The way forward for SCM
Our News Bureau – Mumbai
The pharmaceutical industry is known for its highly sensitive products. The delivery of these ‘easy to damage’ products is largely dependent on the logistic network in the industry. Stronger Supply Chain Management (SCM) assures the quality and integrity of the product. Moreover, increase in manufacturing activities, foreign and domestic acquisitions, joint ventures, legislative reforms, have increased the importance of SCM many fold. Understanding the importance of SCM for the pharma industry, UBM had recently organised SCM Pharma India 2010 event in Mumbai. Logistic experts from the domestic and the global pharma industry talked about some of the key logistic issues that mattered most to the industry.
Hemant Kumar, General Manager, Global Supply Chain, Ranbaxy Laboratories, said, “The way SCM is managed will keep on changing. It will not remain the same. Speed and scale will be the key ingredients for the success of SCM in the coming future.” Kumar opined on the challenges for the global and domestic logistic for the pharma sector, “Logistics for pharma industry overseas is very challenging. The norms for the logistics/warehouses are as challenging as that for pharma product manufacturing. Such stringent requirements really add to the pains of the logistic section of the company or the logistic service provider. As far as the domestic pharma logistic challenge is concerned, speed to the market is very important. Optimising time for distribution is also very challenging.” Kumar reiterated the fact that India is the low cost country, which is the biggest advantage.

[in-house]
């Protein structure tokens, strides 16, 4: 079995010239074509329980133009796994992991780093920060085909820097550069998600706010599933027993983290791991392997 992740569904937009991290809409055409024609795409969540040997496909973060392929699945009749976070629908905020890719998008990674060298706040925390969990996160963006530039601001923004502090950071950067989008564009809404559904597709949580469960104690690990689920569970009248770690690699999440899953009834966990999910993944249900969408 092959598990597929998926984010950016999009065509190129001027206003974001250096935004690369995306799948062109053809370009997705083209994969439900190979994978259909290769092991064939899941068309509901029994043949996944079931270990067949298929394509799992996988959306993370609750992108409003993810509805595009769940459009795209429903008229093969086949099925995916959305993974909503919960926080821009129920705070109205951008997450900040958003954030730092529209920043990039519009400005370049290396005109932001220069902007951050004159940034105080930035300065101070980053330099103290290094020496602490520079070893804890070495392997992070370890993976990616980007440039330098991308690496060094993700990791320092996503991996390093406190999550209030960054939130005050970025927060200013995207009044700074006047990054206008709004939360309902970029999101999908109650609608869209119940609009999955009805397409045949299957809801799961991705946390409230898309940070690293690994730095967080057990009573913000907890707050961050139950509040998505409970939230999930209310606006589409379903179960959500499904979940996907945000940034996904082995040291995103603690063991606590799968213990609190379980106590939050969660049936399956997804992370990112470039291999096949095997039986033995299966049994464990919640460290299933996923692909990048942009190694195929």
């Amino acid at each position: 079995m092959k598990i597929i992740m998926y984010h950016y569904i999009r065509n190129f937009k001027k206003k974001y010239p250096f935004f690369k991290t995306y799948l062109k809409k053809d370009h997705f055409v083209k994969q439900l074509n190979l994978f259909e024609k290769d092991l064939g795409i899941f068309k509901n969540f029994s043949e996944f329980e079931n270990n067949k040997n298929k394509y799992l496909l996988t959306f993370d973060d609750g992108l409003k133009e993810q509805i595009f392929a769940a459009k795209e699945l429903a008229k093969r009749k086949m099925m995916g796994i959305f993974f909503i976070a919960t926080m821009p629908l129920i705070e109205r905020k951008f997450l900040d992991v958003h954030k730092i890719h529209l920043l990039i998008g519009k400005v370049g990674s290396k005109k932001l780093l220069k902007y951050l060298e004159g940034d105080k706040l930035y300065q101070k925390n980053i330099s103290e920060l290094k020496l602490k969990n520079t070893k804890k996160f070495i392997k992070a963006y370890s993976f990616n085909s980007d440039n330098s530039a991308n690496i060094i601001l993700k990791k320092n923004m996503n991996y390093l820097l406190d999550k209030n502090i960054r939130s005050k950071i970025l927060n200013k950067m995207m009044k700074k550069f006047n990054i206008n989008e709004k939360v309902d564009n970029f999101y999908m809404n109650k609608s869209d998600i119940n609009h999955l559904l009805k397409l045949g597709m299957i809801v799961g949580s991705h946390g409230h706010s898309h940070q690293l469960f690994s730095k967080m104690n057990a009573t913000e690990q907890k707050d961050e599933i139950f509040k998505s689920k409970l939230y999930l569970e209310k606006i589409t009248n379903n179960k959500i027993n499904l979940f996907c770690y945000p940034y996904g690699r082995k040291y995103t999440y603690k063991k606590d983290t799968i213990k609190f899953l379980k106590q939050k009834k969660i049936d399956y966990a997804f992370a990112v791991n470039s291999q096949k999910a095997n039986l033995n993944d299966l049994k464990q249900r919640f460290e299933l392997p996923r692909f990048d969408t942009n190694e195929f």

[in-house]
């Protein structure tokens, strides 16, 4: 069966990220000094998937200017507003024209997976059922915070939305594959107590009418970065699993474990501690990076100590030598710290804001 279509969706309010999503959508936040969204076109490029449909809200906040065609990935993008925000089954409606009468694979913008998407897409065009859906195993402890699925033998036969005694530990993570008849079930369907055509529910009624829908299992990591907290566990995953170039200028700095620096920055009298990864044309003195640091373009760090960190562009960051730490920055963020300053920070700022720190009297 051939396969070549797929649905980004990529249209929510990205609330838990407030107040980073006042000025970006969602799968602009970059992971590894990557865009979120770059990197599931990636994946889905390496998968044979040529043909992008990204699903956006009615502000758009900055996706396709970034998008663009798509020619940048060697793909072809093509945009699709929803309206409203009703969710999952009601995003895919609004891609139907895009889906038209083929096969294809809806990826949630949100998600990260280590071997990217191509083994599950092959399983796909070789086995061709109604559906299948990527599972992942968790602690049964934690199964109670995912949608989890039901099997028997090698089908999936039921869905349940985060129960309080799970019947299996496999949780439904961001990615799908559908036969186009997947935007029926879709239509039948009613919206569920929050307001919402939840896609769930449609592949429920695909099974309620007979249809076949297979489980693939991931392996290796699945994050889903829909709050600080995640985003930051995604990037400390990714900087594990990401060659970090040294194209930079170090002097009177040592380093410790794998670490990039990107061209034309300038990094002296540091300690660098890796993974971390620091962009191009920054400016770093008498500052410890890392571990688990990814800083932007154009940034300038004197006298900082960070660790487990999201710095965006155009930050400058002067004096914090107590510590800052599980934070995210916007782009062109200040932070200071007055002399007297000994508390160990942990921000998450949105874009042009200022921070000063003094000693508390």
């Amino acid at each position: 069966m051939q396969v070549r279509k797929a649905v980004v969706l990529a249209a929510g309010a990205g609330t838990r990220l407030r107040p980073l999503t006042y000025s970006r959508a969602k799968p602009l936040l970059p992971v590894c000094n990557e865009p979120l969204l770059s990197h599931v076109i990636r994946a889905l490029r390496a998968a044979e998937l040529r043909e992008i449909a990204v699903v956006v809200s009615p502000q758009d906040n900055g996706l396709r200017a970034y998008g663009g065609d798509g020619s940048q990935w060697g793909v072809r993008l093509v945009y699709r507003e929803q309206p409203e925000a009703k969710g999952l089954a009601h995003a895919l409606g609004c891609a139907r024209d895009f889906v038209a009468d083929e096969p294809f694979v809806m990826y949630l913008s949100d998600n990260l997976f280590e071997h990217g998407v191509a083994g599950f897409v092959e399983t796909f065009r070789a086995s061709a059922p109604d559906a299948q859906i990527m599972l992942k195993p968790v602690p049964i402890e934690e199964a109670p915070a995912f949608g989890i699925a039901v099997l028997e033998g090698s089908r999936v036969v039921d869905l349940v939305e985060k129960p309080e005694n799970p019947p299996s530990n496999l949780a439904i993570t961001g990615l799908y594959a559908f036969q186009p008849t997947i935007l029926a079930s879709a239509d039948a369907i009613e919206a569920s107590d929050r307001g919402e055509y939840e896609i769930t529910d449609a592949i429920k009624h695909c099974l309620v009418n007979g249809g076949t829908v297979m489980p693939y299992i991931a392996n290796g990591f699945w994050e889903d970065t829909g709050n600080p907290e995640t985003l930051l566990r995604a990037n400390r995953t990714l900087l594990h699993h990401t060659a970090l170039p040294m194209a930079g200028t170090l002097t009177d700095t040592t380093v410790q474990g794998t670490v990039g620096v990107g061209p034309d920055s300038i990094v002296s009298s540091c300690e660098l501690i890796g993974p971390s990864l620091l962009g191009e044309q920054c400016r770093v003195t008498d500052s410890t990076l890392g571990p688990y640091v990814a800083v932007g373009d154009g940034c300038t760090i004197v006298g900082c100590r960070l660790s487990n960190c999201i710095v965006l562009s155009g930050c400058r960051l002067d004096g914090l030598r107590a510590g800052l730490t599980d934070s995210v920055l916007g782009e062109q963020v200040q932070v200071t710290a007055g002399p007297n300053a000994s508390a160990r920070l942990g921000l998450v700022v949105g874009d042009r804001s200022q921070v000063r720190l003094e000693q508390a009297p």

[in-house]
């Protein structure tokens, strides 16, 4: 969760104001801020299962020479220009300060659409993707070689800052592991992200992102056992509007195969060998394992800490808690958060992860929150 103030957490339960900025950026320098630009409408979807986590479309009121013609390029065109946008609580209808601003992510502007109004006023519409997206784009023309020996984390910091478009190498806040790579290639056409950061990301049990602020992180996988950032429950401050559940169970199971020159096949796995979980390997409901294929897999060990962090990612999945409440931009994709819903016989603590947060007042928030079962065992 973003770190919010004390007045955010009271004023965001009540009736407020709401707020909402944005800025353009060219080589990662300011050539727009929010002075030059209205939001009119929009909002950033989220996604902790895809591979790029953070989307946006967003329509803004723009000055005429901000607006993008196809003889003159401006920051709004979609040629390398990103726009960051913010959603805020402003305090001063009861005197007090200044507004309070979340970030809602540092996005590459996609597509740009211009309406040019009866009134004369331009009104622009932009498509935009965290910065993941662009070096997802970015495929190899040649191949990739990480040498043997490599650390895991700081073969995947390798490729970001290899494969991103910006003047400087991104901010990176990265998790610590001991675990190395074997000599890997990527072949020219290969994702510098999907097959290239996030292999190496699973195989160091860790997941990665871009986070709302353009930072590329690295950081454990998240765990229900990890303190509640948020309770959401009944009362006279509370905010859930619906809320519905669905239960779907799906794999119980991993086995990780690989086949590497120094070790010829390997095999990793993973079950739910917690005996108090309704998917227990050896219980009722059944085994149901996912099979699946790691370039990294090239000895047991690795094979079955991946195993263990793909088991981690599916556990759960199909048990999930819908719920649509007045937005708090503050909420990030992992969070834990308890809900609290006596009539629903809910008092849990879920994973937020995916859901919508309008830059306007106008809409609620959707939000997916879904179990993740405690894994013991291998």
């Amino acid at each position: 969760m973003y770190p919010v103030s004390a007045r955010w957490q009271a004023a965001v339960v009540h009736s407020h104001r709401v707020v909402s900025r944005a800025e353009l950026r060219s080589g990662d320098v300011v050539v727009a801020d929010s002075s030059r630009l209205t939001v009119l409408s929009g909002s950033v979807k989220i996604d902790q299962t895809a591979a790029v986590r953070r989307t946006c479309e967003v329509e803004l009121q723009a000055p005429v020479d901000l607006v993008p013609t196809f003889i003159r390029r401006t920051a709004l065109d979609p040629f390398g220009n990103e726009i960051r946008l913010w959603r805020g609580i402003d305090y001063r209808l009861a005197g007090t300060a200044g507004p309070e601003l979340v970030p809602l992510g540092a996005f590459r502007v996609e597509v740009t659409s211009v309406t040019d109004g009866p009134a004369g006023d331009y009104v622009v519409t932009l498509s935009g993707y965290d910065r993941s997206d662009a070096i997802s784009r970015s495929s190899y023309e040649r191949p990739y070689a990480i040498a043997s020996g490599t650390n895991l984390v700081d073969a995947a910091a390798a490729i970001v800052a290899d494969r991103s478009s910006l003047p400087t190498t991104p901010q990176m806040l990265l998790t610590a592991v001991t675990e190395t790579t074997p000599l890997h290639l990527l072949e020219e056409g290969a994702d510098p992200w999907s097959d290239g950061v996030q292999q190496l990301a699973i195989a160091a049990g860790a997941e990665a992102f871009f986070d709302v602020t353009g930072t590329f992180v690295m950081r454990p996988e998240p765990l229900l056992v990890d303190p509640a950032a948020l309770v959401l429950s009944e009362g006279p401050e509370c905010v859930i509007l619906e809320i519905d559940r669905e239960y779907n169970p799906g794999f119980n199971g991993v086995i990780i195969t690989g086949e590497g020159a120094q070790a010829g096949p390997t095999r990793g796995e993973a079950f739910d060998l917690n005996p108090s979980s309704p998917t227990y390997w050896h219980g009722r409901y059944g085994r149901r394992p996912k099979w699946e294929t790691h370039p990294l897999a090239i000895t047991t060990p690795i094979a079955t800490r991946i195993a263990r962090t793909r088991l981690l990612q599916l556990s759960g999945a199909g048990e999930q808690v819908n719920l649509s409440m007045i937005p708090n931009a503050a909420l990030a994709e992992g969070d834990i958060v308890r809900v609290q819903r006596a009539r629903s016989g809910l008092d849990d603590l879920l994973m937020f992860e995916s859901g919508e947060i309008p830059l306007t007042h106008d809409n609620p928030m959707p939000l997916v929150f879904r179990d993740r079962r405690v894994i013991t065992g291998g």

Ryan Viegas, Vice President, Supply Chain and Procurement, Watson Pharma was also one of the speakers. He spoke about securing global supply chain to protect quality and integrity of high value pharma products. He said, “ As far as SCM is concerned we have to cross different conditions, regulatory requirements etc.” Veigas briefed listeners about global logistic disruptions like natural disasters/ accidents. “Future trends suggest even longer and more complex supply chain driven by greater product variety and faster change in assortments. Besides this, the longer a product is in the supply chain, higher the risk to it. We should not forget to mention counterfeiting as well,” he added. The event was attended by experts from different pharma companies. Avinash Shrivastava, Manager, Distribution and System Support, Lupin, handles SAP support and also the central point of co-ordination for corporate distribution activities for PAN Indian operations. He is also responsible for Western Zone operations. He said, “I benefited many ways by this event. I got networking opportunities with both industry speakers and also with the service providers apart from listening to the speakers on demand forecasting and the challenges industry is facing in maintaining ‘as is’ status of temperature sensitive products till the time of its final consumption by the patient. However, I think cold chain logistics service providers in India should have been invited for their presentations and the challenges and limitations they have with regard to the cost effective movement of temperature sensitive goods and in delivering the goods within pre-defined time frame.”